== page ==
Christmas came early for dairy farmers on Thursday at the Royal Ulster Winter Fair at Balmoral when they were able to enjoy a day socialising, away from their relentless occupation.
The “must attend event for dairy farmers” provides an excellent vehicle for exhibitors to market their products and services to the dairy farming industry.
Crumlin farmer John Suffern, who has shown dairy cows at the Winter Fair since it started 29 years ago, said: “I would not miss it.
“It is the biggest winter show here and you do get many farmers at it, particularly ones who are trying to promote their cattle and trying to get them sold,” added the father-of-two.
He said the five Ayrshire cows he was showing on Thursday “could have been washed five times before they are shown in the ring”.
“Getting the cows ready involves them being shampooed, body clipped and generally cleaned up,” he added.
“It is a lot of effort. First time out they can be a little bit nervous but once they have done it a time or two, they get used to it.”
The Co Antrim farmer said the Winter Fair is “also a good place to get talking to other farmers, to socialise and to promote your cattle”.
“For farmers wanting to buy cows or a bull it is your shop window,” he added.
“Today the farmers I have been talking to are mainly discussing the price of milk. No one knows how long it is going to be in the doldrums. Genuinely it is very hard for farmers to break even producing milk at the minute. Milk is down 10 pence a litre which is a huge loss.”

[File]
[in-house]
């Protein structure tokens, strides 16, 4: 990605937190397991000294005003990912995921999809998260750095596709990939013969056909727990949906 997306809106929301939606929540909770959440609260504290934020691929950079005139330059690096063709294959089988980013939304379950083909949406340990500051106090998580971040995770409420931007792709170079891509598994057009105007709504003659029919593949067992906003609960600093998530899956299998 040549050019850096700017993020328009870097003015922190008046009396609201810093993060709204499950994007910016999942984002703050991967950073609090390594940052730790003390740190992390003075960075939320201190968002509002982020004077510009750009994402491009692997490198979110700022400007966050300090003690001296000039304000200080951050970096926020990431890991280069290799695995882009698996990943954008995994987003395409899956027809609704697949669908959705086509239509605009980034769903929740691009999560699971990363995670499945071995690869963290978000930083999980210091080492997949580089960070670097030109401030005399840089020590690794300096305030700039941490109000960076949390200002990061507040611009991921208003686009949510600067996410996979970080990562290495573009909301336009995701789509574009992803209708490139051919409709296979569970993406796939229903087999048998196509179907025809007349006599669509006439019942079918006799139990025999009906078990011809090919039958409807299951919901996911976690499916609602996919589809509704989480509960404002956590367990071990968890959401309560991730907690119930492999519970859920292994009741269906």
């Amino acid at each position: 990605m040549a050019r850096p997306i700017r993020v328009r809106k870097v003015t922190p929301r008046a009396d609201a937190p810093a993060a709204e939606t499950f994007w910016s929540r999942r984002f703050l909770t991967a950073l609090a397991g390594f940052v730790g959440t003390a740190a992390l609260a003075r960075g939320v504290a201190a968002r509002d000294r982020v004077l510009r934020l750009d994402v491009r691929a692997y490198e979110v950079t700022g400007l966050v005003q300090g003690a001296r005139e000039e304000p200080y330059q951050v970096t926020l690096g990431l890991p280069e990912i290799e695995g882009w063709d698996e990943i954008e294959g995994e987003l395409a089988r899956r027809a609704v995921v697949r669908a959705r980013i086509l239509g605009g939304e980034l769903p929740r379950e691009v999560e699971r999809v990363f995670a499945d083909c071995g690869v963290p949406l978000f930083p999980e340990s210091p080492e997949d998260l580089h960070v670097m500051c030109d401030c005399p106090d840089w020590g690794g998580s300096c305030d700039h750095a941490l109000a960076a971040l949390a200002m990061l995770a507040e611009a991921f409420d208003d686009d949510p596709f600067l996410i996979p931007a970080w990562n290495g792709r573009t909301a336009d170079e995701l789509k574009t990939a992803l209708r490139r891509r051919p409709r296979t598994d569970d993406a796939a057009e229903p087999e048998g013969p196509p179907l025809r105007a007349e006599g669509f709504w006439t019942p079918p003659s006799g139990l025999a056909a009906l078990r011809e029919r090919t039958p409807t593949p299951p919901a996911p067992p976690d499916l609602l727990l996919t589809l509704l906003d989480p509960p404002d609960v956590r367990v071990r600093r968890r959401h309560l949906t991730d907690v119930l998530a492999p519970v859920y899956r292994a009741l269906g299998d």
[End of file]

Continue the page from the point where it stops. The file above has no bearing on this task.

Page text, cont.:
Mr Suffern said he was aware “a lot of farmers talk about leaving the industry”.
“I saw figures for England where hundreds have left,” he added. “Then for a lot of people what else do they know?
“It (the industry) will pick up again but it depends on how long it takes.”
John Henning, chair of the organising committee of the RUAS Winter Fair and head of agriculture relations at Danske Bank, said the event had attracted international visitors from countries including Sweden, Canada and Asia.
He said during the day farmers showed 150 cattle in four breed classes and enjoyed perusing around 200 trade exhibitors, suppliers and stakeholders.
“Whilst the judging of livestock is important, it is primarily a business event,” he said.
“On the social side farmers get the chance to meet their neighbours and in some cases some may be persuaded by their wives to go Christmas shopping in Belfast.
“Dairy farming in particular is a 365 day a year job.”
He added that the “mood amongst farmers was resilient”.